News Digest | May 3, 2013 | Palo Alto Weekly | Palo Alto Online |

Palo Alto Weekly

News - May 3, 2013

News Digest

Weekly, Palo Alto Online named 'best in state'

The Palo Alto Weekly was honored April 27 as best large newsweekly in California and, for the fourth year in a row, was named best news website in its category in an annual journalism competition.

The prestigious General Excellence award and a dozen other honors were bestowed to the Weekly by the California Newspaper Publishers Association (CNPA).

A panel of 35 journalists from states outside of California selected the winners, who were chosen from among journalists with daily, weekly and school newspapers.

"This is a clear winner," wrote the judges who selected the Weekly for the General Excellence award. "The depth and range of its coverage is impressive. ... The editors obviously take seriously their public service obligation."

The competition judges reviewed more than 4,000 entries and chose 450 award winners in the Better Newspapers contest.

Overall, the Weekly received a company record of six first-place and seven second-place honors, competing against other weekly papers of its circulation size of 25,000 or more.

In addition to group awards for its news and design departments, individual honors went to Gennady Sheyner, Chris Kenrick, Veronica Weber, Jay Thorwaldson, Carol Blitzer, Sue Dremann and Rebecca Wallace.

In addition, the Weekly received honorable mentions in the categories of editorial comment, investigative reporting, sports section, sports story, special sports section, coverage of the environment, coverage of business/technology, coverage of education, news photo, artistic photo, feature photo, sports photo and photo essay.

Regional housing projections: 'excessive'

Palo Alto, like other Bay Area municipalities, is now in the final stages of reviewing Plan Bay Area, a state-mandated vision document filled with strategies for reducing carbon emissions by 15 percent by 2040 and providing adequate housing to accommodate job growth. The goal is to make sure each community in the Bay Area provides its "fair share" of housing, thereby reducing the need for sprawl and the number of vehicles on state highways carrying just one person.

The plan, which was released in March by the Association of Bay Area Governments (ABAG) and the Metropolitan Transportation Commission, seeks to accommodate a projected increase of 2.1 million residents and 1.1 million jobs in the Bay Area in the period between 2010 and 2040. Members have consistently disagreed with the regional agencies about the growth projections, arguing that they are overstated and that the housing mandates cannot be reasonably met.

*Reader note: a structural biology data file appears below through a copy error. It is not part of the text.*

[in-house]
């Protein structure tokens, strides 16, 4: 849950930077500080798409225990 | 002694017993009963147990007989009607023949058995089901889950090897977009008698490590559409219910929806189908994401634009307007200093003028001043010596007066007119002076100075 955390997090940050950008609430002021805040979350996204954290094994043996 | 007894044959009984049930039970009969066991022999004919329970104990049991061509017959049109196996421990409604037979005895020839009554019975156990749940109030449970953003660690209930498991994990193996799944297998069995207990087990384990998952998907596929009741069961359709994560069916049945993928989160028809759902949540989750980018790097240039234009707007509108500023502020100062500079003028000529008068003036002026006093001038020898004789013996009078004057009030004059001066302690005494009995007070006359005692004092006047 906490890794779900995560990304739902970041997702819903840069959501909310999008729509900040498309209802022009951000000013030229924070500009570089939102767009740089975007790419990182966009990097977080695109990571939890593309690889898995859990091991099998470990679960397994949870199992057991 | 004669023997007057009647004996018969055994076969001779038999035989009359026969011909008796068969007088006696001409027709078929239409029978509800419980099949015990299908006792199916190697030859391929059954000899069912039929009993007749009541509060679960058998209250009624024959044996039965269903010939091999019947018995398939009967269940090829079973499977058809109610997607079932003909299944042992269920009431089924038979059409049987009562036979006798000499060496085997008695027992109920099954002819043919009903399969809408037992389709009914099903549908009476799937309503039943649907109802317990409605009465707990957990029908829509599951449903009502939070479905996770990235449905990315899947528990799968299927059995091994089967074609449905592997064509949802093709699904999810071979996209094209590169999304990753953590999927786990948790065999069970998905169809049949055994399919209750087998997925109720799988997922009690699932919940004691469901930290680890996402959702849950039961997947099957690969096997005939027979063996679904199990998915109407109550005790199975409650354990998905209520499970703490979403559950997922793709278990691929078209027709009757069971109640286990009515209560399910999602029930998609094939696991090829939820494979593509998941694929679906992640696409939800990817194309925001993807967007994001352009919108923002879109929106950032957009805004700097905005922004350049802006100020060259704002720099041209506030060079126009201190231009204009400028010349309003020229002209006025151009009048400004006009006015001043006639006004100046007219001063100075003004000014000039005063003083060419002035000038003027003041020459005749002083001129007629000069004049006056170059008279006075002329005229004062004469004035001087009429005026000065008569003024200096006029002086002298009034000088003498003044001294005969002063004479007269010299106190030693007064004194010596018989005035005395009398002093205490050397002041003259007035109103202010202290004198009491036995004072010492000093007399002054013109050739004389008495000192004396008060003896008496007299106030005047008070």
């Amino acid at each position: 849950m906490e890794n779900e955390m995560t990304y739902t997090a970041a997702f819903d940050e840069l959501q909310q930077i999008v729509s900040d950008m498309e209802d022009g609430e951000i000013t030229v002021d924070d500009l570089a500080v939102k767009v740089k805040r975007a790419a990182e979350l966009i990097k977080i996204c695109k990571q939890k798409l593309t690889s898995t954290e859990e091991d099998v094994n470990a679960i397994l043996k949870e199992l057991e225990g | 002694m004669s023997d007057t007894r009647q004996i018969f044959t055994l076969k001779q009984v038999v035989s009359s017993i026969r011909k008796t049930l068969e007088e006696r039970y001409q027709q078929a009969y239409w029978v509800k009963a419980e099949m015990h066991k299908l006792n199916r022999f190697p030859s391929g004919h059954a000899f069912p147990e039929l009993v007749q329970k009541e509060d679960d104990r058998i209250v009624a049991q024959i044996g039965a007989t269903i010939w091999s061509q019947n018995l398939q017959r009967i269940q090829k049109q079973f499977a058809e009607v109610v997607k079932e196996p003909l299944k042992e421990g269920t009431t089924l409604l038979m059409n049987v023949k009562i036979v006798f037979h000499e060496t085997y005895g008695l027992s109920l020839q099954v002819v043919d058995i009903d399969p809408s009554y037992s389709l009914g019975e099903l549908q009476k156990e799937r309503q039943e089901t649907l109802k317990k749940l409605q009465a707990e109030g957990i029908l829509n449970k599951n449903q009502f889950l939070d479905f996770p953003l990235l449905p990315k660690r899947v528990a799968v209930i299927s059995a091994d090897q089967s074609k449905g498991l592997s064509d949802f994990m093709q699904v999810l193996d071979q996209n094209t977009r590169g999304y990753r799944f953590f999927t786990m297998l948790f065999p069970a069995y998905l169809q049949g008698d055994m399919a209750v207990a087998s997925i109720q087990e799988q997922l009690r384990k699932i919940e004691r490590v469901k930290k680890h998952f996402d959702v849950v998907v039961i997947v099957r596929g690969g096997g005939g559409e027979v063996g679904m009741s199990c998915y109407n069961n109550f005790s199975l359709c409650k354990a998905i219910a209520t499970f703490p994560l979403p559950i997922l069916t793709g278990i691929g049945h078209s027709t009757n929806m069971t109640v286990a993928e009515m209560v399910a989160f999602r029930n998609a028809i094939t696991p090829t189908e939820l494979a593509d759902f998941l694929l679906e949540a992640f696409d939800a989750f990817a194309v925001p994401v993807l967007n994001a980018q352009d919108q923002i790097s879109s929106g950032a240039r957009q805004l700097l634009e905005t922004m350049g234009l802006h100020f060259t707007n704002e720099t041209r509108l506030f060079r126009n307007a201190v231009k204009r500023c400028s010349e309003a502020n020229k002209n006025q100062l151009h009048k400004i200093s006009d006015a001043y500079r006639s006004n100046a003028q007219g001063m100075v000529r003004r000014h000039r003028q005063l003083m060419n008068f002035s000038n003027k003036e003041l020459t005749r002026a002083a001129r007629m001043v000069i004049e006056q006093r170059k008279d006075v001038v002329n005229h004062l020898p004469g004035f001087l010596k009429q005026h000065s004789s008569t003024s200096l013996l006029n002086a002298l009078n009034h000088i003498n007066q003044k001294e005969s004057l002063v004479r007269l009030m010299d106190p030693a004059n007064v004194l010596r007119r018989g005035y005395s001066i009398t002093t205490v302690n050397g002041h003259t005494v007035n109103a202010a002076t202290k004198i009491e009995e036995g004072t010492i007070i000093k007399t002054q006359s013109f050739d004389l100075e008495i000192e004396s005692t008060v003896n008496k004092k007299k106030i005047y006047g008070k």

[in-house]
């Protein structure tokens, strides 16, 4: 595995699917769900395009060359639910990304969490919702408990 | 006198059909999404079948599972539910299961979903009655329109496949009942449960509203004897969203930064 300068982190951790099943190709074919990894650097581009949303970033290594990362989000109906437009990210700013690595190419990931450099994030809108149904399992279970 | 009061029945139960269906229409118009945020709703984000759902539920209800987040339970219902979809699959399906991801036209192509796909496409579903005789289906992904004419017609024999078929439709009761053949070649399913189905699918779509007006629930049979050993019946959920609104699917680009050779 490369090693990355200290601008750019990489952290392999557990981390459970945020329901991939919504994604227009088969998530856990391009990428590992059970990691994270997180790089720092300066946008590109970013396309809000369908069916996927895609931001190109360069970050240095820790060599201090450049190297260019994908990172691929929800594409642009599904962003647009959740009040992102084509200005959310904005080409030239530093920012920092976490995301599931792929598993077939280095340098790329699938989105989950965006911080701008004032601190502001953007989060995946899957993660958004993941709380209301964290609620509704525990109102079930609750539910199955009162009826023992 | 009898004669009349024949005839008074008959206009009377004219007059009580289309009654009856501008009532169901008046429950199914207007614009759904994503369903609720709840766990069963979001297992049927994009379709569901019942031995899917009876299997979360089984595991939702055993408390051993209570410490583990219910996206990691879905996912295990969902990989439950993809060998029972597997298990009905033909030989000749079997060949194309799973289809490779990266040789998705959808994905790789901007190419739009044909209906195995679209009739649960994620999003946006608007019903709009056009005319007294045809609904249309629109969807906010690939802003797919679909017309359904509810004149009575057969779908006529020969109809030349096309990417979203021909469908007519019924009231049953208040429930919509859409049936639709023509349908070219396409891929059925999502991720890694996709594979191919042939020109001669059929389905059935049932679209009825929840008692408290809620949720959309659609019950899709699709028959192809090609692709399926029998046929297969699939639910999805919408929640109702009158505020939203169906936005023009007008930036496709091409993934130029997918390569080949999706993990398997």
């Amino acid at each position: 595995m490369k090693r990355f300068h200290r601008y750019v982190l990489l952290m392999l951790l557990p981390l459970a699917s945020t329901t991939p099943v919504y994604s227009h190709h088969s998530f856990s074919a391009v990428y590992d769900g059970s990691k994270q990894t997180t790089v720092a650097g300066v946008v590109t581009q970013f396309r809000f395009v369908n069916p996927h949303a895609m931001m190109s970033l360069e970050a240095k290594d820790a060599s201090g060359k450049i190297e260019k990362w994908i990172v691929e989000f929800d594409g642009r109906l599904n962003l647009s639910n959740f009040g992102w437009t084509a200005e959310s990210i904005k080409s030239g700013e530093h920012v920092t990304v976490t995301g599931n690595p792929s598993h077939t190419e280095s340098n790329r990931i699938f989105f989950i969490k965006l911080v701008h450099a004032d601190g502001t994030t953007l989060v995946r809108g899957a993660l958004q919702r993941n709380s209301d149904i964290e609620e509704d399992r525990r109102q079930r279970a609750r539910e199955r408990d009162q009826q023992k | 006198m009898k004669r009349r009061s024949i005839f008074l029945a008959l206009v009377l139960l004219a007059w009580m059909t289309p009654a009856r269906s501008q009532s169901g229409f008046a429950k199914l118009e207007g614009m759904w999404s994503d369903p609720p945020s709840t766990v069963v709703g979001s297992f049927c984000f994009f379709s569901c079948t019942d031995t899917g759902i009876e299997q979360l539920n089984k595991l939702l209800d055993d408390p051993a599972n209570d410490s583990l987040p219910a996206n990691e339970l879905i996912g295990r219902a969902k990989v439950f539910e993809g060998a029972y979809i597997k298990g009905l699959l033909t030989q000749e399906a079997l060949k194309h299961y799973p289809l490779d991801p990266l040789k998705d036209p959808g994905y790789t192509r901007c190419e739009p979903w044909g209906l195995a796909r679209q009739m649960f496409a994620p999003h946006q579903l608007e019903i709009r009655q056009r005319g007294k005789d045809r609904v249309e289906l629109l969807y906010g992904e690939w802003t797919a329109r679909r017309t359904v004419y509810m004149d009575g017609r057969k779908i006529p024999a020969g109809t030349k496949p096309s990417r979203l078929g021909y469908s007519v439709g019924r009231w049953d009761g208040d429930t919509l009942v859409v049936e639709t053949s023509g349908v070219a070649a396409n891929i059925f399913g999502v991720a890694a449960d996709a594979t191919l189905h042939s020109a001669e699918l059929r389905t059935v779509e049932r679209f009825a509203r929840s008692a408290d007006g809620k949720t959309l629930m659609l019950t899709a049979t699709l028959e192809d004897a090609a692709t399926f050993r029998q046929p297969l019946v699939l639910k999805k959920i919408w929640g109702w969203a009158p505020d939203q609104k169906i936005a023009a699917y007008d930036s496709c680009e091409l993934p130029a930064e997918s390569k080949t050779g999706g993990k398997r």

On Wednesday night, May 1, the Planning and Transportation Commission took its own crack at Plan Bay Area and voiced similar concerns. The commission voted 5-0, with commissioners Alex Panelli and Greg Tanaka absent, to approve a letter from the city to ABAG challenging the agency's approach for allocating housing and calling its projections "highly unrealistic and excessive."

Palo Alto, under the plan, would have to build 2,860 housing units over the next decade, growth that council members have long argued cannot be accommodated in a city with astronomical real estate prices and a shortage of undeveloped land. The city's letter argues that expecting Palo Alto to increase its housing supply so significantly is "entirely unrealistic, and using such an assumption as the basis for growth scenarios and transportation investments will likely result in failure of the planning effort."

"What Plan Bay Area seems to be designed to do is make it impossible to drive in communities like Palo Alto, so people will be forced to essentially take transit that doesn't exist," Commissioner Arthur Keller said.

"We're forced to shoehorn into the techniques of the region instead of getting credit of what we're actually accomplishing," Keller said, adding that the plan's process "doesn't necessarily work for us."

Traffic delays expected on Foothill, Alma

Those heading north on Foothill Expressway this weekend will be detoured at Hillview Avenue to make way for heavy equipment work on a gas line replacement in the area between Hillview and Page Mill Road.

Both northbound lanes and the bike lane on Foothill will be closed starting at 9 p.m. on Friday, May 3, and ending at 5 a.m. on Monday, May 6, while workers using heavy excavation equipment install a transmission pipeline segment under Matadero Creek.

Northbound traffic will be rerouted through Hillview and Deer Creek Road during the construction, but drivers should expect increased traffic in all directions in the area.

Miranda Avenue, which runs parallel to Foothill in that segment, will remain open, but there will be extra traffic controls and flagmen directing cars in and out of the road's entry points.

In mid-May, workers will begin street-valve replacement work on Alma Street, slowing northbound traffic and causing some sidewalks and driveways to be dug up in the area between Colorado Avenue and Oregon Expressway.

Eric Van Susteren


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